English is the third most widely spoken language on the planet. In terms of political, financial and academic importance, however, English arguably is the language of international commerce. Whether translating to or from English, experienced, educated translators have a high degree of job stability. According the U.S. Bureau of Labor Statistics, interpreters and translators are expected to see a 46 percent growth in employment between 2012 and 2022.
Start at the Beginning
Being able to speak English fairly well isn't good enough for a professional translator, as meaning is too easy to lose in translation. Those who don’t speak English as a first language, then, must gain a native or near-native level of fluency if they hope to work as translators. Learners might enter classes in a private language school, take continuing education courses at community colleges, earn a degree in English or engage a private tutor. Independent interaction with the language is important as well and often includes immersive activities, such as reading newspapers and books, chatting with native speakers, watching TV and listening to music. English translators must be proficient in all the languages they work with.
Consider the Options
English translation is a skill that requires fluency in at least two languages, and aspiring translators have a range of alternatives for learning this skill. Because holding a degree is often a requirement for translation jobs, many choose to pursue higher education in related fields, such as English, linguistics or a language other than English. Degrees in translation are another choice, such as the bachelor's or master's degree in translation and interpretation studies. Many translation programs focus specifically on translating one specific language into English. Those who have already earned degrees might enter translation certificate programs, which are available for students at undergraduate and graduate levels.
Look Outside the Conventional
Aspiring translators can also learn their craft by attending courses, seminars and training programs offered by non-university organizations. The American Translators Association, for example, offers wide-ranging instruction during its annual conference, from the broad, such as automotive translation, to the narrow, such as translating pronouns in Slavic languages. Several states, including New York, California and Florida, have translation associations with similar offerings, as do industry-specific organizations such as the American Literary Translators Association. Some private language-services companies also offer training courses, both on site and on the Internet.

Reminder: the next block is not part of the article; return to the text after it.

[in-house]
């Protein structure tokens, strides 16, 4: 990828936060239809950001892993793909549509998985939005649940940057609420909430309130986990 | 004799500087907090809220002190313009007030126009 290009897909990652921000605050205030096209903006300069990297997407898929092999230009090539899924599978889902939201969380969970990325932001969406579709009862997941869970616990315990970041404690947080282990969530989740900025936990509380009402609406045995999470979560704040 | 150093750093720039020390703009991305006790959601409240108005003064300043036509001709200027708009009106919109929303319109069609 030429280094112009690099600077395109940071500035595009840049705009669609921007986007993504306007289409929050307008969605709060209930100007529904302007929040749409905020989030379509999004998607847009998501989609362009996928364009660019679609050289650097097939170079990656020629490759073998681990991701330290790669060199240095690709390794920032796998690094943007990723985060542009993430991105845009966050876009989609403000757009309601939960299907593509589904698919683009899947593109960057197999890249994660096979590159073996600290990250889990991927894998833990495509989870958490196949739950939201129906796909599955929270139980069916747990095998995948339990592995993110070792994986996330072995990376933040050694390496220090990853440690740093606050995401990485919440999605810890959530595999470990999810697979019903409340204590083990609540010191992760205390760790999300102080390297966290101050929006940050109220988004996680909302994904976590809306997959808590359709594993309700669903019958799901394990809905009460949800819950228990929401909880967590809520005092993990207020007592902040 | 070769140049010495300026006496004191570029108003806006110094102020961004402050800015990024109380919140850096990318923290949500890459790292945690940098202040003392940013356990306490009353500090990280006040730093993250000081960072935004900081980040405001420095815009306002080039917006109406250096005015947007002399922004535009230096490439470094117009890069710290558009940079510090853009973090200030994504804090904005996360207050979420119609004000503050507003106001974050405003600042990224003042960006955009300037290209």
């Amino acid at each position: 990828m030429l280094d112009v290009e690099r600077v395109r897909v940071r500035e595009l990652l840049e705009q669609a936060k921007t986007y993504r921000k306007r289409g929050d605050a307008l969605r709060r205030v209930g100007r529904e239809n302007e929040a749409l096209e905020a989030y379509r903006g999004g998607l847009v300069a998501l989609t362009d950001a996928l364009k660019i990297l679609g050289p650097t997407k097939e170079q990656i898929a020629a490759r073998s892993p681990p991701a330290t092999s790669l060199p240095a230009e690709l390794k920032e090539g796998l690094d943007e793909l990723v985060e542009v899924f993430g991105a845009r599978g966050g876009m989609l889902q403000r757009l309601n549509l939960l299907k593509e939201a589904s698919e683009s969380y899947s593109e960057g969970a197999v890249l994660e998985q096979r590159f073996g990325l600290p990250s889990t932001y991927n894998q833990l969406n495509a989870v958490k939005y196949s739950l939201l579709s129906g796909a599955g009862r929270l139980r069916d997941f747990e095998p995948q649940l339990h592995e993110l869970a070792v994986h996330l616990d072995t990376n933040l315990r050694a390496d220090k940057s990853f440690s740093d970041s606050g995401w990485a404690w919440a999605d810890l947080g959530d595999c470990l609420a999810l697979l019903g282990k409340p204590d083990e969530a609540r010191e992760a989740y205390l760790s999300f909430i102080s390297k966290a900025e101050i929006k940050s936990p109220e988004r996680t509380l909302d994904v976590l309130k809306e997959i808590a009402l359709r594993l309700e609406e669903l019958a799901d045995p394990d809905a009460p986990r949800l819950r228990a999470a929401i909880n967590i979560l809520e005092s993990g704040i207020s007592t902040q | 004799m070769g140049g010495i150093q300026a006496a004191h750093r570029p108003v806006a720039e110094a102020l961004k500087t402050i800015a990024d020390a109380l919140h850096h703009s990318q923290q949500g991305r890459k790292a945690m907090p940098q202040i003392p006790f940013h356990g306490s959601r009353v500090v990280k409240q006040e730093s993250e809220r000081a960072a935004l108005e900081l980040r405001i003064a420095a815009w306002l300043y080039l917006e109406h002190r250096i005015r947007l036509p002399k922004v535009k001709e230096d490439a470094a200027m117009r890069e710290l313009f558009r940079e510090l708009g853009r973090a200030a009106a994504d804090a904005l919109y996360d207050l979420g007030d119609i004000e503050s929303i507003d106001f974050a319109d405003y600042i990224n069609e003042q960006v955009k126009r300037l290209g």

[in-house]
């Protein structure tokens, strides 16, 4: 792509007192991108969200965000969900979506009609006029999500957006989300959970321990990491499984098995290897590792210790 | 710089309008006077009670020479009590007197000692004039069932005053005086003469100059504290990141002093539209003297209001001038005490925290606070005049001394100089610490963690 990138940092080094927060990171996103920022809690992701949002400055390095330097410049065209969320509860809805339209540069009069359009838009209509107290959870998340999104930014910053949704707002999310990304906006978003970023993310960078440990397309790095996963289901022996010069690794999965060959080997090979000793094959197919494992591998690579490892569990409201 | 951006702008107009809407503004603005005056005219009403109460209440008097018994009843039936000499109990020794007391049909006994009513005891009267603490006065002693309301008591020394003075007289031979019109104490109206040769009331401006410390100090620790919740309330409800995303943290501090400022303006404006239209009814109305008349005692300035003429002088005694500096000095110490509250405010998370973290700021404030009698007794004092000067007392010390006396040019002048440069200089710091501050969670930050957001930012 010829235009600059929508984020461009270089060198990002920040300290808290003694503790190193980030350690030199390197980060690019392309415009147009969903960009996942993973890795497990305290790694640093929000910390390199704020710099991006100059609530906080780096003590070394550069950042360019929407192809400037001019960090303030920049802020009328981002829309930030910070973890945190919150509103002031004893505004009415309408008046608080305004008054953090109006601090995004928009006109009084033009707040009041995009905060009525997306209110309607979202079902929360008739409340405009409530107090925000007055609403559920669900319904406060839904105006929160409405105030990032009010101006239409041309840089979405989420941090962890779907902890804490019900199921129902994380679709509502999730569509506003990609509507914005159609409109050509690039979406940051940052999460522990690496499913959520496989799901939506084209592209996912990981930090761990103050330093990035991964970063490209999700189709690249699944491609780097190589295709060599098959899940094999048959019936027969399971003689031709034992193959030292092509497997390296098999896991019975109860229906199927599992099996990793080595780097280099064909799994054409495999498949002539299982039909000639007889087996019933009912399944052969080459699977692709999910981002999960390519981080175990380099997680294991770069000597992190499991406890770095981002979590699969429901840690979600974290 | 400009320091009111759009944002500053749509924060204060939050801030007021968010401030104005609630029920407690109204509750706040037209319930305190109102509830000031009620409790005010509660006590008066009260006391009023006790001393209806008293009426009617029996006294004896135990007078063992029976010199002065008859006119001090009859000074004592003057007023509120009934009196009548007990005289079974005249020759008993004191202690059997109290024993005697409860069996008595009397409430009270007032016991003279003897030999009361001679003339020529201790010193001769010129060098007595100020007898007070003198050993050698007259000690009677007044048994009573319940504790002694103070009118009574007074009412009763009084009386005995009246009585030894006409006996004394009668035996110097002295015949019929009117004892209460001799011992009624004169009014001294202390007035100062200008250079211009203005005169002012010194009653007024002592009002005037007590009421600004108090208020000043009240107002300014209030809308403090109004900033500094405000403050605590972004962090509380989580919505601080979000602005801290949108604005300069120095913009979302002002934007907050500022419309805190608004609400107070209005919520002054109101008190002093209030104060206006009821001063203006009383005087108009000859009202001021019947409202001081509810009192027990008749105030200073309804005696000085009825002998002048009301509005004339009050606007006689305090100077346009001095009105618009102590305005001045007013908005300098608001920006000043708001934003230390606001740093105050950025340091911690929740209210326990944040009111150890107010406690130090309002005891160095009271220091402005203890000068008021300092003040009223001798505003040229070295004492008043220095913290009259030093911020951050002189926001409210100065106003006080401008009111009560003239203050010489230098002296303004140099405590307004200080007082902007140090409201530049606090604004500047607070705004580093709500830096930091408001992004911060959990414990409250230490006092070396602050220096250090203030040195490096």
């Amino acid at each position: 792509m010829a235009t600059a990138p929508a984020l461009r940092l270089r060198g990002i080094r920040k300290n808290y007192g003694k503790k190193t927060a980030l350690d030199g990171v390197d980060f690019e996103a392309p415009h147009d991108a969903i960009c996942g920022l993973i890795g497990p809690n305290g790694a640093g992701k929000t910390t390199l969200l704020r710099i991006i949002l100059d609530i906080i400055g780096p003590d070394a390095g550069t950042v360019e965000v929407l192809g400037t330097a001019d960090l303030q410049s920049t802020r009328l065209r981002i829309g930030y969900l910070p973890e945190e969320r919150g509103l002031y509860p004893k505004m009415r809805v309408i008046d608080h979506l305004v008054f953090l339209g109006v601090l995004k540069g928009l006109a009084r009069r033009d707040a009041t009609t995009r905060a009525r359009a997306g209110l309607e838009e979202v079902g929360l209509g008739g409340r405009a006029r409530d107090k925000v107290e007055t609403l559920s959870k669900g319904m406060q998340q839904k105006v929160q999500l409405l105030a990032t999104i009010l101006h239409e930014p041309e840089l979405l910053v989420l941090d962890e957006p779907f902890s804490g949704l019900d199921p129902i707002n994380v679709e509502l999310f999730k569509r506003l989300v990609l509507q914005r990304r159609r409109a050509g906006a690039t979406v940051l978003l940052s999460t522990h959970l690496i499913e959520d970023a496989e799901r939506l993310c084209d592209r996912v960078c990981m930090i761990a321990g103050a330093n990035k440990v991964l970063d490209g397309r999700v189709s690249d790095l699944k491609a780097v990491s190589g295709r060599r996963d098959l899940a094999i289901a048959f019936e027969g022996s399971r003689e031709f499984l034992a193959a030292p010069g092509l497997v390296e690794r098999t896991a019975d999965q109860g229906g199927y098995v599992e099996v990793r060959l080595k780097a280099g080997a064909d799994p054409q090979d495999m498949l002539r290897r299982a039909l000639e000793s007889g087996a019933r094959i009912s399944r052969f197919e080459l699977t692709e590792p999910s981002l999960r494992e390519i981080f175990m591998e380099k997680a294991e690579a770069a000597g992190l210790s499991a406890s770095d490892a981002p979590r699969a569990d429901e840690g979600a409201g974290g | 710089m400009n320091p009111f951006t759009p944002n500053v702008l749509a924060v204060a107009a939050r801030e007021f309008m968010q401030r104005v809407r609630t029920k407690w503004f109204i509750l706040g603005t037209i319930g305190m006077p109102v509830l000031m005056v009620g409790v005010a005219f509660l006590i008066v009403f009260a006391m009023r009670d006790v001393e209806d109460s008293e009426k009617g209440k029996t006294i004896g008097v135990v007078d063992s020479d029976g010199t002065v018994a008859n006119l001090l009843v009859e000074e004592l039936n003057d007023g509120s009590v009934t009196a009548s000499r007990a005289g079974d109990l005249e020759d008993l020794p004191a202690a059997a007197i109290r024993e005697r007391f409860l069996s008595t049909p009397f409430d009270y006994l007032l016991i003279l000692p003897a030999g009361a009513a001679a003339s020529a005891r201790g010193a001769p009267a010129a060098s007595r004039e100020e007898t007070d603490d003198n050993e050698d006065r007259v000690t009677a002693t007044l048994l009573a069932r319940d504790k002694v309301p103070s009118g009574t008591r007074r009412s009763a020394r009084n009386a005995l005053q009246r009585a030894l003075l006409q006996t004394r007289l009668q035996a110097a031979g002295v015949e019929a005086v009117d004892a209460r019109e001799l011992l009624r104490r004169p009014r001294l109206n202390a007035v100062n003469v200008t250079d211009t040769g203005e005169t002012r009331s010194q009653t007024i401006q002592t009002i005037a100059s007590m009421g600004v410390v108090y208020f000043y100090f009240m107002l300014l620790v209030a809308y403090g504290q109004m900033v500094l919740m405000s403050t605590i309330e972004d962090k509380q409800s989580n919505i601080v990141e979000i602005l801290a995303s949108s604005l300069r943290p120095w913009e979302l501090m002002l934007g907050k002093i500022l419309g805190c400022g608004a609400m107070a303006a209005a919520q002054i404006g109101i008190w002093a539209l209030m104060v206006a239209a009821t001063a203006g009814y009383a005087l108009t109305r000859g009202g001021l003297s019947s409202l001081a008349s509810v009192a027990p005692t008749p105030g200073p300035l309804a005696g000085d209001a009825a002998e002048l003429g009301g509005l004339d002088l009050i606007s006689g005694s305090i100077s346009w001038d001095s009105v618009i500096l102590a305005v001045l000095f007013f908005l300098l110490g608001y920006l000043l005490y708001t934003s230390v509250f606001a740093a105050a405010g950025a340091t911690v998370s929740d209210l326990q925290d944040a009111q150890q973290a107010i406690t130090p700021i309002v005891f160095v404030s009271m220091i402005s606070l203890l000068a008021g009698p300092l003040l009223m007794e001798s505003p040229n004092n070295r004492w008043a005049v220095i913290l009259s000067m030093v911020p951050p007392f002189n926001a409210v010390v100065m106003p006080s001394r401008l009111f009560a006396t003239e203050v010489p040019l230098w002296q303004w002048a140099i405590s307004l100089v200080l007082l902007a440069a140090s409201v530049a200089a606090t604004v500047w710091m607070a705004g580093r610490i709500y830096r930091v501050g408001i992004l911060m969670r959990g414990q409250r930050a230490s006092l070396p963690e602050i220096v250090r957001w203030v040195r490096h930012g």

Jump in With Both Feet
Not everyone has the time or resources necessary for pursuing translation-specific education. For this reason, some individuals prefer to learn English translation through experience by becoming an assistant to an experienced translator, taking on entry-level freelance work or volunteering at nonprofit organizations. Volunteering is especially useful, because most companies and clients prefer to hire translators who can demonstrate experience. Fortunately, volunteer translators are needed in many places, from sporting events to hospitals to community outreach programs.
- Ethnologue: Languages of the World, 17th edition
- Bureau of Labor Statistics Occupational Outlook Handbook: Interpreters and Translators Job Outlook
- Bureau of Labor Statistics Occupational Outlook Handbook: How to Become an Interpreter or Translator
- The Detail Woman: So, You Want to Be a Translator?
- NYU School of Professional Studies: Certificate in Translation (online)
- Northwestern College: Translation and Interpretation Major: Spanish-English
- American Translators Association: Session Schedule
- Globaltradu: Web-based Translation Workshop
- The American Literary Translators Association: Home
- Jose Luis Pelaez Inc../Blend Images/Getty Images